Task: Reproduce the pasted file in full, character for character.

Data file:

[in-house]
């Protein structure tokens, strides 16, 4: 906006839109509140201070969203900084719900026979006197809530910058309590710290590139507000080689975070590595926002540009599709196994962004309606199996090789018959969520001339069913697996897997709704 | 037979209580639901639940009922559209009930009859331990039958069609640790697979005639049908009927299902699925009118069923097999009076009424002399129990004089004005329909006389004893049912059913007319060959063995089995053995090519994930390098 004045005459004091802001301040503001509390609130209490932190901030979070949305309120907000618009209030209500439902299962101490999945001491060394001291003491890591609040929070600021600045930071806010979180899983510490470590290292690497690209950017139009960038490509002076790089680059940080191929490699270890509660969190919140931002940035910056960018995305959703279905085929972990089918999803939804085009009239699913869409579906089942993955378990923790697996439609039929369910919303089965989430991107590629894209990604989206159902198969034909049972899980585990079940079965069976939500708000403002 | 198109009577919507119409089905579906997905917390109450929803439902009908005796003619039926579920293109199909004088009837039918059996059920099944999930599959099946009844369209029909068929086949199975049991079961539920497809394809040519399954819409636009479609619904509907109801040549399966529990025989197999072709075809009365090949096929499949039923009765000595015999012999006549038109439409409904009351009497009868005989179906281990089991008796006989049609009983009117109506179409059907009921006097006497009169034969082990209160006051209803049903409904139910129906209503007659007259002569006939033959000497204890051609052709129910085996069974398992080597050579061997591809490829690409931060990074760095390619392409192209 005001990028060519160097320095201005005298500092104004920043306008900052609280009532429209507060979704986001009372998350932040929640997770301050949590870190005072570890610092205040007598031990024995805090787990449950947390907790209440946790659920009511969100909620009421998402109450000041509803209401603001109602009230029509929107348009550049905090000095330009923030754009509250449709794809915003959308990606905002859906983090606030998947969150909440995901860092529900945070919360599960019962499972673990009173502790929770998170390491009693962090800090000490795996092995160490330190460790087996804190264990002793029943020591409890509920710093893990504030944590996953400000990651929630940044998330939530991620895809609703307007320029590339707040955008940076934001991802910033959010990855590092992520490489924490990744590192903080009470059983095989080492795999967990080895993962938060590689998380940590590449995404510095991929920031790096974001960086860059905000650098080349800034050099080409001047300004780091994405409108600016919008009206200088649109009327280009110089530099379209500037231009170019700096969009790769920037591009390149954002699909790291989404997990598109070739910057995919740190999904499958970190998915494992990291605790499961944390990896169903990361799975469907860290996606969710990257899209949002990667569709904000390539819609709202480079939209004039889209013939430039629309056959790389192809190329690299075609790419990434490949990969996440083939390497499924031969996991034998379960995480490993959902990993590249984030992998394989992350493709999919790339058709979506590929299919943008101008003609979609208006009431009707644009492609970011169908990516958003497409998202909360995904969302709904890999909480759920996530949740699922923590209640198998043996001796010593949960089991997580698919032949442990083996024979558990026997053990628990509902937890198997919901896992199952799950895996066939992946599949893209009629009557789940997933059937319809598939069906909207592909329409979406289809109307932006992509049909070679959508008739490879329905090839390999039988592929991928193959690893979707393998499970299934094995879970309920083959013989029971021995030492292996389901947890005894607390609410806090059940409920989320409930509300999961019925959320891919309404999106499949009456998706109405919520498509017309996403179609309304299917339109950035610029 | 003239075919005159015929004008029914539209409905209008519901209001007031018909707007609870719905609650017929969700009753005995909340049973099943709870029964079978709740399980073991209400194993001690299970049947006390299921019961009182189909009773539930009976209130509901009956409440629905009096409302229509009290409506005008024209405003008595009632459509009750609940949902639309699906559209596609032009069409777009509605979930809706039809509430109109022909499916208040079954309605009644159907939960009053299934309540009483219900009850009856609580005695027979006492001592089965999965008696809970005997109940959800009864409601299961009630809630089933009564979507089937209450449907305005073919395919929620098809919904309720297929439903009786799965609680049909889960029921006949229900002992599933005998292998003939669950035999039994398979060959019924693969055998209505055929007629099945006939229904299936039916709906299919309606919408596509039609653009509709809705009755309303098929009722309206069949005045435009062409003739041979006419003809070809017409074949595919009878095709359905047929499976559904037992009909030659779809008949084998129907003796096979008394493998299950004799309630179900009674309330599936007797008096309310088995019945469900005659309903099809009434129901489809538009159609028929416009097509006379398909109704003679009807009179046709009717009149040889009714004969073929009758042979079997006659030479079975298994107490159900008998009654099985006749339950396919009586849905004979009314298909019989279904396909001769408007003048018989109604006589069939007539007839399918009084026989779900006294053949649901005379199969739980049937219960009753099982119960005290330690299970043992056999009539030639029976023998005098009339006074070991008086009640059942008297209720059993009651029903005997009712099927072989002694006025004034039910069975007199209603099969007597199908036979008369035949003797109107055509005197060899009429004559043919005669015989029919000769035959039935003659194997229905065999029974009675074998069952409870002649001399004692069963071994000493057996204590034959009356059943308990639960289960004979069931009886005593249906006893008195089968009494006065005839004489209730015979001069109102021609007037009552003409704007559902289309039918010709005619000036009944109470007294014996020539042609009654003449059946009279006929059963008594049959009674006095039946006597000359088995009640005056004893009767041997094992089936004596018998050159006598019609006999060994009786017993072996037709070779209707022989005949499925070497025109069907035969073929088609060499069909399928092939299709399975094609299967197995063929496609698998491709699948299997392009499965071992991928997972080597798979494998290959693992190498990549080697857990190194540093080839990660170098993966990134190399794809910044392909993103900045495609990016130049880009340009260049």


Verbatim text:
[in-house]
């Protein structure tokens, strides 16, 4: 906006839109509140201070969203900084719900026979006197809530910058309590710290590139507000080689975070590595926002540009599709196994962004309606199996090789018959969520001339069913697996897997709704 | 037979209580639901639940009922559209009930009859331990039958069609640790697979005639049908009927299902699925009118069923097999009076009424002399129990004089004005329909006389004893049912059913007319060959063995089995053995090519994930390098 004045005459004091802001301040503001509390609130209490932190901030979070949305309120907000618009209030209500439902299962101490999945001491060394001291003491890591609040929070600021600045930071806010979180899983510490470590290292690497690209950017139009960038490509002076790089680059940080191929490699270890509660969190919140931002940035910056960018995305959703279905085929972990089918999803939804085009009239699913869409579906089942993955378990923790697996439609039929369910919303089965989430991107590629894209990604989206159902198969034909049972899980585990079940079965069976939500708000403002 | 198109009577919507119409089905579906997905917390109450929803439902009908005796003619039926579920293109199909004088009837039918059996059920099944999930599959099946009844369209029909068929086949199975049991079961539920497809394809040519399954819409636009479609619904509907109801040549399966529990025989197999072709075809009365090949096929499949039923009765000595015999012999006549038109439409409904009351009497009868005989179906281990089991008796006989049609009983009117109506179409059907009921006097006497009169034969082990209160006051209803049903409904139910129906209503007659007259002569006939033959000497204890051609052709129910085996069974398992080597050579061997591809490829690409931060990074760095390619392409192209 005001990028060519160097320095201005005298500092104004920043306008900052609280009532429209507060979704986001009372998350932040929640997770301050949590870190005072570890610092205040007598031990024995805090787990449950947390907790209440946790659920009511969100909620009421998402109450000041509803209401603001109602009230029509929107348009550049905090000095330009923030754009509250449709794809915003959308990606905002859906983090606030998947969150909440995901860092529900945070919360599960019962499972673990009173502790929770998170390491009693962090800090000490795996092995160490330190460790087996804190264990002793029943020591409890509920710093893990504030944590996953400000990651929630940044998330939530991620895809609703307007320029590339707040955008940076934001991802910033959010990855590092992520490489924490990744590192903080009470059983095989080492795999967990080895993962938060590689998380940590590449995404510095991929920031790096974001960086860059905000650098080349800034050099080409001047300004780091994405409108600016919008009206200088649109009327280009110089530099379209500037231009170019700096969009790769920037591009390149954002699909790291989404997990598109070739910057995919740190999904499958970190998915494992990291605790499961944390990896169903990361799975469907860290996606969710990257899209949002990667569709904000390539819609709202480079939209004039889209013939430039629309056959790389192809190329690299075609790419990434490949990969996440083939390497499924031969996991034998379960995480490993959902990993590249984030992998394989992350493709999919790339058709979506590929299919943008101008003609979609208006009431009707644009492609970011169908990516958003497409998202909360995904969302709904890999909480759920996530949740699922923590209640198998043996001796010593949960089991997580698919032949442990083996024979558990026997053990628990509902937890198997919901896992199952799950895996066939992946599949893209009629009557789940997933059937319809598939069906909207592909329409979406289809109307932006992509049909070679959508008739490879329905090839390999039988592929991928193959690893979707393998499970299934094995879970309920083959013989029971021995030492292996389901947890005894607390609410806090059940409920989320409930509300999961019925959320891919309404999106499949009456998706109405919520498509017309996403179609309304299917339109950035610029 | 003239075919005159015929004008029914539209409905209008519901209001007031018909707007609870719905609650017929969700009753005995909340049973099943709870029964079978709740399980073991209400194993001690299970049947006390299921019961009182189909009773539930009976209130509901009956409440629905009096409302229509009290409506005008024209405003008595009632459509009750609940949902639309699906559209596609032009069409777009509605979930809706039809509430109109022909499916208040079954309605009644159907939960009053299934309540009483219900009850009856609580005695027979006492001592089965999965008696809970005997109940959800009864409601299961009630809630089933009564979507089937209450449907305005073919395919929620098809919904309720297929439903009786799965609680049909889960029921006949229900002992599933005998292998003939669950035999039994398979060959019924693969055998209505055929007629099945006939229904299936039916709906299919309606919408596509039609653009509709809705009755309303098929009722309206069949005045435009062409003739041979006419003809070809017409074949595919009878095709359905047929499976559904037992009909030659779809008949084998129907003796096979008394493998299950004799309630179900009674309330599936007797008096309310088995019945469900005659309903099809009434129901489809538009159609028929416009097509006379398909109704003679009807009179046709009717009149040889009714004969073929009758042979079997006659030479079975298994107490159900008998009654099985006749339950396919009586849905004979009314298909019989279904396909001769408007003048018989109604006589069939007539007839399918009084026989779900006294053949649901005379199969739980049937219960009753099982119960005290330690299970043992056999009539030639029976023998005098009339006074070991008086009640059942008297209720059993009651029903005997009712099927072989002694006025004034039910069975007199209603099969007597199908036979008369035949003797109107055509005197060899009429004559043919005669015989029919000769035959039935003659194997229905065999029974009675074998069952409870002649001399004692069963071994000493057996204590034959009356059943308990639960289960004979069931009886005593249906006893008195089968009494006065005839004489209730015979001069109102021609007037009552003409704007559902289309039918010709005619000036009944109470007294014996020539042609009654003449059946009279006929059963008594049959009674006095039946006597000359088995009640005056004893009767041997094992089936004596018998050159006598019609006999060994009786017993072996037709070779209707022989005949499925070497025109069907035969073929088609060499069909399928092939299709399975094609299967197995063929496609698998491709699948299997392009499965071992991928997972080597798979494998290959693992190498990549080697857990190194540093080839990660170098993966990134190399794809910044392909993103900045495609990016130049880009340009260049």